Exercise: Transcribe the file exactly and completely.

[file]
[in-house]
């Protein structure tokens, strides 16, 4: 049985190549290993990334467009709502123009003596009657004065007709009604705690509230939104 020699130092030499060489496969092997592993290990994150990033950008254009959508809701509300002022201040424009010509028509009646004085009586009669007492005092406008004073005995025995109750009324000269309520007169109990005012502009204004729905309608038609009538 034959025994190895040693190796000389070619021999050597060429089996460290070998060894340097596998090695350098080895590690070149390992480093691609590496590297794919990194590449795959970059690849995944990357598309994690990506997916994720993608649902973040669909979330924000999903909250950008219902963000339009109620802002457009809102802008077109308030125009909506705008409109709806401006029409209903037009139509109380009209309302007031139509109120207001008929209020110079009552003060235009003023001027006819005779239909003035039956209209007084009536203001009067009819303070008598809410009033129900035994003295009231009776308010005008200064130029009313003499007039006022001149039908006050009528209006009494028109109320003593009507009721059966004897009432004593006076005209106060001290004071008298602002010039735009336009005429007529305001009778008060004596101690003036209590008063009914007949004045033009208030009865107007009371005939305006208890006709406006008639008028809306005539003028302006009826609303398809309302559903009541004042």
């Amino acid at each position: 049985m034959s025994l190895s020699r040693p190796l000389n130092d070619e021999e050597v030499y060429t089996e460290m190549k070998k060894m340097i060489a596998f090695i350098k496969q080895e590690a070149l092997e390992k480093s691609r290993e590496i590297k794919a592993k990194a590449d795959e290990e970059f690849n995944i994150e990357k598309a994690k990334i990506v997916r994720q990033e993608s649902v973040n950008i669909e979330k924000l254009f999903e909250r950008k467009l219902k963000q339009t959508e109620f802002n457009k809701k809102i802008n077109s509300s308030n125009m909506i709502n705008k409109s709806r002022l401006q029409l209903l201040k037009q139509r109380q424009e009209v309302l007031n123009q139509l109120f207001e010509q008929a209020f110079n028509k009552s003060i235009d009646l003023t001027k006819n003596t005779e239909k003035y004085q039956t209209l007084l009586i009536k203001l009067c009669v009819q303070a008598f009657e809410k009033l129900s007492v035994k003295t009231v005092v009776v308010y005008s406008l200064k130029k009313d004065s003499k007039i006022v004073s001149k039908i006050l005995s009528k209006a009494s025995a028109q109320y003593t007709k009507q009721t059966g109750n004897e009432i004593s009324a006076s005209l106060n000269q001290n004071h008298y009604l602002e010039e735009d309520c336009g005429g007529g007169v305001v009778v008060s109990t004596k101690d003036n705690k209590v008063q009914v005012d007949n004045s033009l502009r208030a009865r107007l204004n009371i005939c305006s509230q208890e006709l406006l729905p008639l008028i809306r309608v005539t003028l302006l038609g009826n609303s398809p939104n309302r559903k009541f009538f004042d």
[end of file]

[in-house]
């Protein structure tokens, strides 16, 4: 049985190549290993990334467009709502123009003596009657004065007709009604705690509230939104 020699130092030499060489496969092997592993290990994150990033950008254009959508809701509300002022201040424009010509028509009646004085009586009669007492005092406008004073005995025995109750009324000269309520007169109990005012502009204004729905309608038609009538 034959025994190895040693190796000389070619021999050597060429089996460290070998060894340097596998090695350098080895590690070149390992480093691609590496590297794919990194590449795959970059690849995944990357598309994690990506997916994720993608649902973040669909979330924000999903909250950008219902963000339009109620802002457009809102802008077109308030125009909506705008409109709806401006029409209903037009139509109380009209309302007031139509109120207001008929209020110079009552003060235009003023001027006819005779239909003035039956209209007084009536203001009067009819303070008598809410009033129900035994003295009231009776308010005008200064130029009313003499007039006022001149039908006050009528209006009494028109109320003593009507009721059966004897009432004593006076005209106060001290004071008298602002010039735009336009005429007529305001009778008060004596101690003036209590008063009914007949004045033009208030009865107007009371005939305006208890006709406006008639008028809306005539003028302006009826609303398809309302559903009541004042």
């Amino acid at each position: 049985m034959s025994l190895s020699r040693p190796l000389n130092d070619e021999e050597v030499y060429t089996e460290m190549k070998k060894m340097i060489a596998f090695i350098k496969q080895e590690a070149l092997e390992k480093s691609r290993e590496i590297k794919a592993k990194a590449d795959e290990e970059f690849n995944i994150e990357k598309a994690k990334i990506v997916r994720q990033e993608s649902v973040n950008i669909e979330k924000l254009f999903e909250r950008k467009l219902k963000q339009t959508e109620f802002n457009k809701k809102i802008n077109s509300s308030n125009m909506i709502n705008k409109s709806r002022l401006q029409l209903l201040k037009q139509r109380q424009e009209v309302l007031n123009q139509l109120f207001e010509q008929a209020f110079n028509k009552s003060i235009d009646l003023t001027k006819n003596t005779e239909k003035y004085q039956t209209l007084l009586i009536k203001l009067c009669v009819q303070a008598f009657e809410k009033l129900s007492v035994k003295t009231v005092v009776v308010y005008s406008l200064k130029k009313d004065s003499k007039i006022v004073s001149k039908i006050l005995s009528k209006a009494s025995a028109q109320y003593t007709k009507q009721t059966g109750n004897e009432i004593s009324a006076s005209l106060n000269q001290n004071h008298y009604l602002e010039e735009d309520c336009g005429g007529g007169v305001v009778v008060s109990t004596k101690d003036n705690k209590v008063q009914v005012d007949n004045s033009l502009r208030a009865r107007l204004n009371i005939c305006s509230q208890e006709l406006l729905p008639l008028i809306r309608v005539t003028l302006l038609g009826n609303s398809p939104n309302r559903k009541f009538f004042d």